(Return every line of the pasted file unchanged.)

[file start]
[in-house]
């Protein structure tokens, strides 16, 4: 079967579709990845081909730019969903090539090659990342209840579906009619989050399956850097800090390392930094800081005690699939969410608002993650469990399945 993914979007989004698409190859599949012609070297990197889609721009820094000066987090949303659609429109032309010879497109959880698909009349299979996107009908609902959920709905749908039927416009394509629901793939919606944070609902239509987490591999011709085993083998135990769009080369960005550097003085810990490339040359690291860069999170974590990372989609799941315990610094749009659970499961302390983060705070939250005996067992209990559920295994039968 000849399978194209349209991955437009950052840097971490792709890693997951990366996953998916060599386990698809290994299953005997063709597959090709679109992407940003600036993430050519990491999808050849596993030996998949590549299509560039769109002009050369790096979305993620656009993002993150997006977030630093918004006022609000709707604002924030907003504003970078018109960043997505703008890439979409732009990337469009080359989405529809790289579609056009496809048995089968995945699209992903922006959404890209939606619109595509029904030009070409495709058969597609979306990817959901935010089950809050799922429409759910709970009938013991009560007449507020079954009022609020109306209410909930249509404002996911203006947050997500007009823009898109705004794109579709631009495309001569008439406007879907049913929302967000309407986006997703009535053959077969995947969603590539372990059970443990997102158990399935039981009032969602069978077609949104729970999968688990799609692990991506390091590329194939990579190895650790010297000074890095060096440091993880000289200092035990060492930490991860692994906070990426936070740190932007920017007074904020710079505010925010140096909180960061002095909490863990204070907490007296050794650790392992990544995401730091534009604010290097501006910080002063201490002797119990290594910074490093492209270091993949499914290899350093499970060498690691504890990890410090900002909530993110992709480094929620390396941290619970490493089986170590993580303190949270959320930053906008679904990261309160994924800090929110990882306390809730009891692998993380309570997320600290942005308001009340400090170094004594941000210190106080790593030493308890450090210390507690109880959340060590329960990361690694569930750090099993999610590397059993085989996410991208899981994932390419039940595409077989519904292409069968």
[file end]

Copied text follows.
[in-house]
């Protein structure tokens, strides 16, 4: 079967579709990845081909730019969903090539090659990342209840579906009619989050399956850097800090390392930094800081005690699939969410608002993650469990399945 993914979007989004698409190859599949012609070297990197889609721009820094000066987090949303659609429109032309010879497109959880698909009349299979996107009908609902959920709905749908039927416009394509629901793939919606944070609902239509987490591999011709085993083998135990769009080369960005550097003085810990490339040359690291860069999170974590990372989609799941315990610094749009659970499961302390983060705070939250005996067992209990559920295994039968 000849399978194209349209991955437009950052840097971490792709890693997951990366996953998916060599386990698809290994299953005997063709597959090709679109992407940003600036993430050519990491999808050849596993030996998949590549299509560039769109002009050369790096979305993620656009993002993150997006977030630093918004006022609000709707604002924030907003504003970078018109960043997505703008890439979409732009990337469009080359989405529809790289579609056009496809048995089968995945699209992903922006959404890209939606619109595509029904030009070409495709058969597609979306990817959901935010089950809050799922429409759910709970009938013991009560007449507020079954009022609020109306209410909930249509404002996911203006947050997500007009823009898109705004794109579709631009495309001569008439406007879907049913929302967000309407986006997703009535053959077969995947969603590539372990059970443990997102158990399935039981009032969602069978077609949104729970999968688990799609692990991506390091590329194939990579190895650790010297000074890095060096440091993880000289200092035990060492930490991860692994906070990426936070740190932007920017007074904020710079505010925010140096909180960061002095909490863990204070907490007296050794650790392992990544995401730091534009604010290097501006910080002063201490002797119990290594910074490093492209270091993949499914290899350093499970060498690691504890990890410090900002909530993110992709480094929620390396941290619970490493089986170590993580303190949270959320930053906008679904990261309160994924800090929110990882306390809730009891692998993380309570997320600290942005308001009340400090170094004594941000210190106080790593030493308890450090210390507690109880959340060590329960990361690694569930750090099993999610590397059993085989996410991208899981994932390419039940595409077989519904292409069968």